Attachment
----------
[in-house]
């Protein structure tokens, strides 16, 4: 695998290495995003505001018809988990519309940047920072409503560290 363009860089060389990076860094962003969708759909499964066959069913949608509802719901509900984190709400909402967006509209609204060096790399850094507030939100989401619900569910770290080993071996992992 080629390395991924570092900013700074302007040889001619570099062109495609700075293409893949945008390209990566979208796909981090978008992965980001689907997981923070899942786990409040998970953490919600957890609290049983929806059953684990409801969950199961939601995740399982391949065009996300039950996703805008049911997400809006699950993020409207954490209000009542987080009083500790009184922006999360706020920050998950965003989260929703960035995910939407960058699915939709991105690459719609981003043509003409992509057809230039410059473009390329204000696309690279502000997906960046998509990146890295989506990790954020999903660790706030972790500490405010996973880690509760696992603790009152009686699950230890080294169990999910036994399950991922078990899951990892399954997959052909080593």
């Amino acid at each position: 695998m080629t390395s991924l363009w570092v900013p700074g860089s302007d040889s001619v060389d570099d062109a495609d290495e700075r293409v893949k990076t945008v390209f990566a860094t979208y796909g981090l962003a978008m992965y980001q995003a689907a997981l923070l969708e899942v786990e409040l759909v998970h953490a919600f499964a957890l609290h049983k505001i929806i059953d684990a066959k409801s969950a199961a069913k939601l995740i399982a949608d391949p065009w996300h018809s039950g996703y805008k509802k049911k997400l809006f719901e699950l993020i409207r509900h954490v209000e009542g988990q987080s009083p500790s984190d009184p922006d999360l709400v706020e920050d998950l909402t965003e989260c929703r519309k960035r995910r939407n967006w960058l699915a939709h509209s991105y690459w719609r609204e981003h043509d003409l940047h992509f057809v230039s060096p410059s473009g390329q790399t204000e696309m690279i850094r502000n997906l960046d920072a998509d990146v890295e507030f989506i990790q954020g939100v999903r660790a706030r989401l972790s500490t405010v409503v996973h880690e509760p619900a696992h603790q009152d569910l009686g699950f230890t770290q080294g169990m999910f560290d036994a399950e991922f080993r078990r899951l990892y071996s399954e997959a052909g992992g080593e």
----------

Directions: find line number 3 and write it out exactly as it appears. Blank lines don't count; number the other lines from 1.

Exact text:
């Amino acid at each position: 695998m080629t390395s991924l363009w570092v900013p700074g860089s302007d040889s001619v060389d570099d062109a495609d290495e700075r293409v893949k990076t945008v390209f990566a860094t979208y796909g981090l962003a978008m992965y980001q995003a689907a997981l923070l969708e899942v786990e409040l759909v998970h953490a919600f499964a957890l609290h049983k505001i929806i059953d684990a066959k409801s969950a199961a069913k939601l995740i399982a949608d391949p065009w996300h018809s039950g996703y805008k509802k049911k997400l809006f719901e699950l993020i409207r509900h954490v209000e009542g988990q987080s009083p500790s984190d009184p922006d999360l709400v706020e920050d998950l909402t965003e989260c929703r519309k960035r995910r939407n967006w960058l699915a939709h509209s991105y690459w719609r609204e981003h043509d003409l940047h992509f057809v230039s060096p410059s473009g390329q790399t204000e696309m690279i850094r502000n997906l960046d920072a998509d990146v890295e507030f989506i990790q954020g939100v999903r660790a706030r989401l972790s500490t405010v409503v996973h880690e509760p619900a696992h603790q009152d569910l009686g699950f230890t770290q080294g169990m999910f560290d036994a399950e991922f080993r078990r899951l990892y071996s399954e997959a052909g992992g080593e």